LinkedIn Mistakes You’ll Want to Avoid
By Denver Regine Lark
Denver is a part of the TLC College Ambassador Program and attends North Carolina A&T University.
LinkedIn is becoming the world’s most rapid growing business-oriented social networking service. LinkedIn launched in 2003, and today LinkedIn has over 467 million users. So, you’ve decided to set up a professional account on LinkedIn but first you should be aware of the mistakes you’ll want to avoid.
The simplest mistake is not having a picture. You are seven times more likely to have your profile viewed if you have one. Not having a picture can lead to you missing opportunities. It is also very important to be careful of the picture you choose. The best LinkedIn profile picture would be a headshot and it doesn’t even have to be professional taken. The picture is meant to show you at your professional best, not your personal best. It is also very important to not misrepresent yourself.
We are all aware of the purpose of posting a status on your Facebook and Twitter is. It’s more of a personal update, opposed to LinkedIn being a professional one. On LinkedIn, you’ll want to post your most recent accomplishments and progress. It is great to post every few days to show you are active and engaged. It is important to remember that no one will know what you are doing if you are not showing it off.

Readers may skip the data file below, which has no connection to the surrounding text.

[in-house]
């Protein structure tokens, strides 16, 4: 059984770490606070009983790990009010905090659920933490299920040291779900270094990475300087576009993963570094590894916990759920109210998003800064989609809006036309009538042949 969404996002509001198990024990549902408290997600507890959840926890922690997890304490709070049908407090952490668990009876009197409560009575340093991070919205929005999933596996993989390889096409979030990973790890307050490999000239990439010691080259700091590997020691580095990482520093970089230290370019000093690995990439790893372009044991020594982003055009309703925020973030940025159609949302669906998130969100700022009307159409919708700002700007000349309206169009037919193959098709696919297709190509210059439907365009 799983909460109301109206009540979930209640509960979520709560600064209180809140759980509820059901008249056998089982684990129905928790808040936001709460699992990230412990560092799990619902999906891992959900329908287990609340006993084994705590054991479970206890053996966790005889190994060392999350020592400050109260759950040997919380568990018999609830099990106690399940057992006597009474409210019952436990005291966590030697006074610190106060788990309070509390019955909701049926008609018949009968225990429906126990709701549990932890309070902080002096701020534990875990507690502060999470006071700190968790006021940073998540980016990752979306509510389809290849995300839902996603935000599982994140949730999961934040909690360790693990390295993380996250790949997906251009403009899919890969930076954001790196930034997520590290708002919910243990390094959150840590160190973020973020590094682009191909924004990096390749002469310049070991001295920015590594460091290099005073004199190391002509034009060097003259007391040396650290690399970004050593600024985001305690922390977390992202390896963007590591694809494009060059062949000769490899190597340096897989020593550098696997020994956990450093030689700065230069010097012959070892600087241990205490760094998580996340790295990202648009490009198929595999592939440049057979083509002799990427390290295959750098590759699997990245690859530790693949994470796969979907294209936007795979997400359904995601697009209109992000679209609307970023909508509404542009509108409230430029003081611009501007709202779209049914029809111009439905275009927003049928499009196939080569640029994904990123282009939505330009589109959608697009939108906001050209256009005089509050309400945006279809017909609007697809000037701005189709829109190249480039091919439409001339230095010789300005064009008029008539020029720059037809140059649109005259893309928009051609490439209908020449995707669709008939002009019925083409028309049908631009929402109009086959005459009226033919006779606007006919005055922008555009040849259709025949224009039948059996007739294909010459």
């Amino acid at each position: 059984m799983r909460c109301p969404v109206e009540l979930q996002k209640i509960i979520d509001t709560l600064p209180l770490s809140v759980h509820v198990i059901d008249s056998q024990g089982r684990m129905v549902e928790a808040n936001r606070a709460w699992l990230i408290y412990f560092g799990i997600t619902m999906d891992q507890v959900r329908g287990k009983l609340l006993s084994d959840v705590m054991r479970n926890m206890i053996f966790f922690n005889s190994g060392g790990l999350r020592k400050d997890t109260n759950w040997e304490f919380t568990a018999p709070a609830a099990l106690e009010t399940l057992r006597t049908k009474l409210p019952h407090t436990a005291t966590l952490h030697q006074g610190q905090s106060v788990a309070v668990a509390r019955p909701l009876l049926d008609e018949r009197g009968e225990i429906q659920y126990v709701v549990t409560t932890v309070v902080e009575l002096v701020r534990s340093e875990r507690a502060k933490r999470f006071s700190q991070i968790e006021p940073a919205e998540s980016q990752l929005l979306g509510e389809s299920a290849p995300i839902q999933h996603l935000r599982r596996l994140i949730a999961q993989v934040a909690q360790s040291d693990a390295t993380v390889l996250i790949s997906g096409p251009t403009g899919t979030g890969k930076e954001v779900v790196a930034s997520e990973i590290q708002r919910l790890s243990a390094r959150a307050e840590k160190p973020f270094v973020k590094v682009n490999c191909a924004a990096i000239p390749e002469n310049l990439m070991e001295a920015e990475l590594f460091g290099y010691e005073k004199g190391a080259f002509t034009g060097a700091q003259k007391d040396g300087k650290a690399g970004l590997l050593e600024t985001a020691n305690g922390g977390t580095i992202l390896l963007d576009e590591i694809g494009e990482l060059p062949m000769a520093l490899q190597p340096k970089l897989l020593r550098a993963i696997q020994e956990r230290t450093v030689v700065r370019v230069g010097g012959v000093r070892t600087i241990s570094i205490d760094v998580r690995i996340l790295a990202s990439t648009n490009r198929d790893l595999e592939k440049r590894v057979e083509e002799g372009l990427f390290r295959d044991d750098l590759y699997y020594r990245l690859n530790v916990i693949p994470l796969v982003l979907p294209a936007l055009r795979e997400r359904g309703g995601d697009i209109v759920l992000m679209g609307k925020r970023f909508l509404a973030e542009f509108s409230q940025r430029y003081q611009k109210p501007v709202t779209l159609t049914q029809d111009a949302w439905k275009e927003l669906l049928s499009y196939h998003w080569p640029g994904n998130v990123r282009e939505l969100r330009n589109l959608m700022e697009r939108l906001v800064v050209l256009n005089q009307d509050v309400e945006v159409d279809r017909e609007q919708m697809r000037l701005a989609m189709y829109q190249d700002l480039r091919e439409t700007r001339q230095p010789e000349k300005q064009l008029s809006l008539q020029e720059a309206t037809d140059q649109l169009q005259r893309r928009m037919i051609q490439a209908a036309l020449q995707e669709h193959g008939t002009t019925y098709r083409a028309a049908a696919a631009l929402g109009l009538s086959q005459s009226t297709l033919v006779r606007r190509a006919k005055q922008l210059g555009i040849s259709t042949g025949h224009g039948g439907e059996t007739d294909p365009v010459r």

Also, don’t leave your summary blank. Your summary is your way of selling yourself. This is where you can express your voice and personality. Since many people are competing for the same job and may have many of the same qualifications and education, filling out the summary can be how you stand out. You may even consider writing it in first person to be energetic.
You want your LinkedIn page to be as robust as possible. This can be done by listing your entire work history. Different from a resume, you’re not trying to use one page to target a specific position. You do not know what specific criteria or experience employers are looking for. Listing prior work experience or even odd jobs you had in the past may stand out to a potential employer.
LinkedIn also offers the opportunity to join groups related to your field of study or even personal interests allowing employers to narrow down their pool. You can also follow companies and keep a close eye on who’s coming and going allowing you to reach out to their hiring department when something becomes available.
Remember that LinkedIn is not Twitter! Therefore, choose quality over quantity. Do not use the standard connection request. LinkedIn automatically matches you with mutual connections as well as people who you may have previously worked with, making networking that much easier. Since employees appreciate your connections, they may even hire you because of who you may know in the industry.